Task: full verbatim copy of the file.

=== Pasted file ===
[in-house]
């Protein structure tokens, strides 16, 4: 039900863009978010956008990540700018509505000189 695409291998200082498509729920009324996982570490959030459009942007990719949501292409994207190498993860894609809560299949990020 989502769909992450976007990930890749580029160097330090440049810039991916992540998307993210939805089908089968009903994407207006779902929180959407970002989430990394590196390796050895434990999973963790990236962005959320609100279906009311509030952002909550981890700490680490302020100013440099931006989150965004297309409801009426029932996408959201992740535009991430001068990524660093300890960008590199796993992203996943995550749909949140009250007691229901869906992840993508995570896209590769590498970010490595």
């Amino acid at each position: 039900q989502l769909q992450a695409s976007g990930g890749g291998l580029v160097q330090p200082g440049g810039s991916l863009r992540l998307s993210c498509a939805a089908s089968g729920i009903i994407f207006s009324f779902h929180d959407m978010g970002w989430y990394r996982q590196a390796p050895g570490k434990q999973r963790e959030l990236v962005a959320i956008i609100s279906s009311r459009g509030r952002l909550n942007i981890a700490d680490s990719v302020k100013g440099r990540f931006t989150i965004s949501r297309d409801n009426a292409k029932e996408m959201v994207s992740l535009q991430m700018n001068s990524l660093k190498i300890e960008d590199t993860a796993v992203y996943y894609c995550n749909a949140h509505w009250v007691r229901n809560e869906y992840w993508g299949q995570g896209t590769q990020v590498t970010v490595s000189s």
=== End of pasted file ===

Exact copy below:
[in-house]
């Protein structure tokens, strides 16, 4: 039900863009978010956008990540700018509505000189 695409291998200082498509729920009324996982570490959030459009942007990719949501292409994207190498993860894609809560299949990020 989502769909992450976007990930890749580029160097330090440049810039991916992540998307993210939805089908089968009903994407207006779902929180959407970002989430990394590196390796050895434990999973963790990236962005959320609100279906009311509030952002909550981890700490680490302020100013440099931006989150965004297309409801009426029932996408959201992740535009991430001068990524660093300890960008590199796993992203996943995550749909949140009250007691229901869906992840993508995570896209590769590498970010490595």
């Amino acid at each position: 039900q989502l769909q992450a695409s976007g990930g890749g291998l580029v160097q330090p200082g440049g810039s991916l863009r992540l998307s993210c498509a939805a089908s089968g729920i009903i994407f207006s009324f779902h929180d959407m978010g970002w989430y990394r996982q590196a390796p050895g570490k434990q999973r963790e959030l990236v962005a959320i956008i609100s279906s009311r459009g509030r952002l909550n942007i981890a700490d680490s990719v302020k100013g440099r990540f931006t989150i965004s949501r297309d409801n009426a292409k029932e996408m959201v994207s992740l535009q991430m700018n001068s990524l660093k190498i300890e960008d590199t993860a796993v992203y996943y894609c995550n749909a949140h509505w009250v007691r229901n809560e869906y992840w993508g299949q995570g896209t590769q990020v590498t970010v490595s000189s």